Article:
When you call the close method of a generator, the associated generator function terminates as if there was a return statement at the location where its execution was suspended. If this location is inside one or more tryblocks, any finally clauses are run before close() returns. close() never has a return value, but if a finally block raises an exception it will propagate from the call to close().

Generators are often useful for sequential processing of data—elements of a list, lines of text, tokens from a lexer, and so on. Generators can be chained in a way that is analogous to a Unix-style pipeline of shell commands. What is interesting about this

1. Generators are sometimes called “generator iterators” to clearly distinguish them from the generator functions by which they are created. In this chapter, we’ll use the term “generator” to mean “generator iterator.” In other sources, you may find the word “generator” used to refer to both generator functions and generator iterators.

approach is that it is lazy: values are “pulled” from a generator (or pipeline of generators) as needed, rather than being processed in multiple passes. Example 11-1 demonstrates.

Example 11-1. A pipeline of generators

// A generator to yield the lines of the string s one at a time. // Note that we don't use s.split(), because that would process the entire // string at once, allocating an array, and we want to be lazy instead. function eachline(s) {

let p;

while((p = s.indexOf('\n')) != -1) { yield s.substring(0,p); s = s.substring(p+1);

} if (s.length > 0) yield s; }

// A generator function that yields f(x) for each element x of the iterable i function map(i, f) { for(let x in i) yield f(x); }

// A generator function that yields the elements of i for which f(x) is true function select(i, f) { for(let x in i) { if (f(x)) yield x; } }

// Start with a string of text to process let text = " #comment \n \n hello \nworld\n quit \n unreached \n";

// Now build up a pipeline of generators to process it. // First, break the text into lines let lines = eachline(text); // Next, trim whitespace from the start and end of each line let trimmed = map(lines, function(line) { return line.trim(); }); // Finally, ignore blank lines and comments let nonblank = select(trimmed, function(line) {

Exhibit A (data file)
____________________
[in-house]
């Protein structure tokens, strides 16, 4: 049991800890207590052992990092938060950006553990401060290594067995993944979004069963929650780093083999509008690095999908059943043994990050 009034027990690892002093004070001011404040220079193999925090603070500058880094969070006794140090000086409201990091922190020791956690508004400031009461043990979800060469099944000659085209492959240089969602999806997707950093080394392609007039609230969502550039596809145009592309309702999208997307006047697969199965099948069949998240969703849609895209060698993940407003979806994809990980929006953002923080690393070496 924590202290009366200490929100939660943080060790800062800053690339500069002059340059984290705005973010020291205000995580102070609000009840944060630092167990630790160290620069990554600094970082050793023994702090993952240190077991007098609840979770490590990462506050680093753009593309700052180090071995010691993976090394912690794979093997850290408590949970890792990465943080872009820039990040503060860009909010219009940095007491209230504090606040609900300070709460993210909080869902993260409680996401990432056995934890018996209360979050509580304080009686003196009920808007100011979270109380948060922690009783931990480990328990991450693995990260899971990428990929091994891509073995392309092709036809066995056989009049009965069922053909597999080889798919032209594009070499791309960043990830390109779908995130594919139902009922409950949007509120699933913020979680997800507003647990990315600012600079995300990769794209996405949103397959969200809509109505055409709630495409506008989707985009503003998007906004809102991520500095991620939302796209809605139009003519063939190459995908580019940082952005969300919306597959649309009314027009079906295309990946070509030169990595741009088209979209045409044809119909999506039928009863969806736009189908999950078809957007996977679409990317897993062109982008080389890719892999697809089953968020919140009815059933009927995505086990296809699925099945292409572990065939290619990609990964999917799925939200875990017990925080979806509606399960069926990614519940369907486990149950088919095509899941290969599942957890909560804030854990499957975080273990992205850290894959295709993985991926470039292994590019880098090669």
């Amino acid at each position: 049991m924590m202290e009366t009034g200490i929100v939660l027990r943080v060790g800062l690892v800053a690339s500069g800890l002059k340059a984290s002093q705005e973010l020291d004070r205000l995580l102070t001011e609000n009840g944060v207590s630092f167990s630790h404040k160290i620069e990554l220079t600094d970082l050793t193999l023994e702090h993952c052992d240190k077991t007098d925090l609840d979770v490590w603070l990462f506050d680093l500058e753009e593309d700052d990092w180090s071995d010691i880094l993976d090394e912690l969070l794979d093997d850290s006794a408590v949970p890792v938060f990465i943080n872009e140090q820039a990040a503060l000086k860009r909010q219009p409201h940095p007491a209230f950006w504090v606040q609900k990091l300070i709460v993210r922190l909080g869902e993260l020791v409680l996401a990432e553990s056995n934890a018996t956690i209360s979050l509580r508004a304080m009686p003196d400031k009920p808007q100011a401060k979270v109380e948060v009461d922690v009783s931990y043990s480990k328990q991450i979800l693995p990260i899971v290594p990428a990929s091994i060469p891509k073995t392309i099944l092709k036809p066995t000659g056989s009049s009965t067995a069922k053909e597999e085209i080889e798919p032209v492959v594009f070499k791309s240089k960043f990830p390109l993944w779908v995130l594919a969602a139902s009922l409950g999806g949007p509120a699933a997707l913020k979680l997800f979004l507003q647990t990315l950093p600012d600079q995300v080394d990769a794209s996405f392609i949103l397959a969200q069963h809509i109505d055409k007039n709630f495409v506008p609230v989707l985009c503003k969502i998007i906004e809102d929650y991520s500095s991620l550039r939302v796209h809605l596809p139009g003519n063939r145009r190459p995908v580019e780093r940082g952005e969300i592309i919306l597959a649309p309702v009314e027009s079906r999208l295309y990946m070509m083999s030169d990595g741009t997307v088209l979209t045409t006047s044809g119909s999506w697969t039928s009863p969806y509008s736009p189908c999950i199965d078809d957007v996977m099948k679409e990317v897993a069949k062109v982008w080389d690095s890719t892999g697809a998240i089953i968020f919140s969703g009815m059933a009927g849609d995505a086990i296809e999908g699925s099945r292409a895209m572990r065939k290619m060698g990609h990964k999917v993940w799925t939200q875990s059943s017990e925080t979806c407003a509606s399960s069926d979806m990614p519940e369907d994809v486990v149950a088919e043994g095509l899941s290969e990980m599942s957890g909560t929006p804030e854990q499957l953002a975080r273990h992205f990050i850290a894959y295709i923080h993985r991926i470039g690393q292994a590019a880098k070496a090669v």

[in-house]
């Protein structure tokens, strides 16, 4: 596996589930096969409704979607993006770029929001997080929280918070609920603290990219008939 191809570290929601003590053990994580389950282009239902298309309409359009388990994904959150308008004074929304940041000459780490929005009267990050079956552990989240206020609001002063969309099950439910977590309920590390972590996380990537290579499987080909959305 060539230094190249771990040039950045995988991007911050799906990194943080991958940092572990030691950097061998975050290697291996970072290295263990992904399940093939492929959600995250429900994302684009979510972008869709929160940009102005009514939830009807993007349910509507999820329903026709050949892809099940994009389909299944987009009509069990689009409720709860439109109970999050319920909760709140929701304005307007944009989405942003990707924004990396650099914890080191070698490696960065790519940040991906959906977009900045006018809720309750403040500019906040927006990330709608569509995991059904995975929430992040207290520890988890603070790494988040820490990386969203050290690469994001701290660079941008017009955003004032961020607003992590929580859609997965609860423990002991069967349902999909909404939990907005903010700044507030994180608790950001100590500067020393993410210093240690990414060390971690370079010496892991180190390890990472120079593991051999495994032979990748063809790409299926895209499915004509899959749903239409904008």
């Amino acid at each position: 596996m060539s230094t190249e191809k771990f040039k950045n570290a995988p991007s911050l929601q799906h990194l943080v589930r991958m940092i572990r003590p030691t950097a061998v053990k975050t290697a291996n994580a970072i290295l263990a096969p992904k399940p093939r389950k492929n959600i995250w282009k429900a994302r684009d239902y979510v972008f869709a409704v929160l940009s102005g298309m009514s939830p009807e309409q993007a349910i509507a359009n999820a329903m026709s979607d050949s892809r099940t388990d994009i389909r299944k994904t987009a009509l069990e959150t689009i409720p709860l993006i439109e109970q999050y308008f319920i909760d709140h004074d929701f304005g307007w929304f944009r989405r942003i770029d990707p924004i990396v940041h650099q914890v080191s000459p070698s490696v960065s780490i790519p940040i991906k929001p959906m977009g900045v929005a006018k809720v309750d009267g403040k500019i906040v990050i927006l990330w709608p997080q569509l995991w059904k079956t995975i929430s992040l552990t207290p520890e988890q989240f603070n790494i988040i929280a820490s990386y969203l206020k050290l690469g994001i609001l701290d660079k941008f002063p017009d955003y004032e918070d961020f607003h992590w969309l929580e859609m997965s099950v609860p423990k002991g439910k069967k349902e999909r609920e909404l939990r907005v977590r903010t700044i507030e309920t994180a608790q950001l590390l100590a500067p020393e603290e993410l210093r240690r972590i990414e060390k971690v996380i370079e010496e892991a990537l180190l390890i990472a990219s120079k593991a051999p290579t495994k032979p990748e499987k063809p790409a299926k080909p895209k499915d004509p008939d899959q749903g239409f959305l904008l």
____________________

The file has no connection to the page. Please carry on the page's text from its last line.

return line.length > 0 && line[0] != "#" });

// Now pull trimmed and filtered lines from the pipeline and process them, // stopping when we see the line "quit". for (let line in nonblank) {

if (line === "quit") break; console.log(line); }

Typically generators are initialized when they are created: the values passed to the generator function are the only input that the generator receives. It is possible, however, to provide additional input to a running generator. Every generator has a send() method, which works to restart the generator like the next() method does. The difference

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is that you can pass a value to send(), and that value becomes the value of the yield expression. (In most generator functions that do not accept additional input, the yield keyword looks like a statement. In fact, however, yield is an expression and has a value.) In addition to next() and send(), another way to restart a generator is with throw(). If you call this method, the yield expression raises the argument to throw() as an exception. The following code demonstrates:

// A generator function that counts from an initial value. // Use send() on the generator to specify an increment. // Use throw("reset") on the generator to reset to the initial value. // This is for example only; this use of throw() is bad style. function counter(initial) {

let nextValue = initial; // Start with the initial value while(true) {

try { let increment = yield nextValue; // Yield a value and get increment if (increment) // If we were sent an increment...

nextValue += increment; // ...then use it.

else nextValue++; // Otherwise increment by 1 } catch (e) { // We get here if someone calls

if (e==="reset") // throw() on the generator nextValue = initial; else throw e; } } }

let c = counter(10); // Create the generator at 10 console.log(c.next()); // Prints 10 console.log(c.send(2)); // Prints 12 console.log(c.throw("reset")); // Prints 10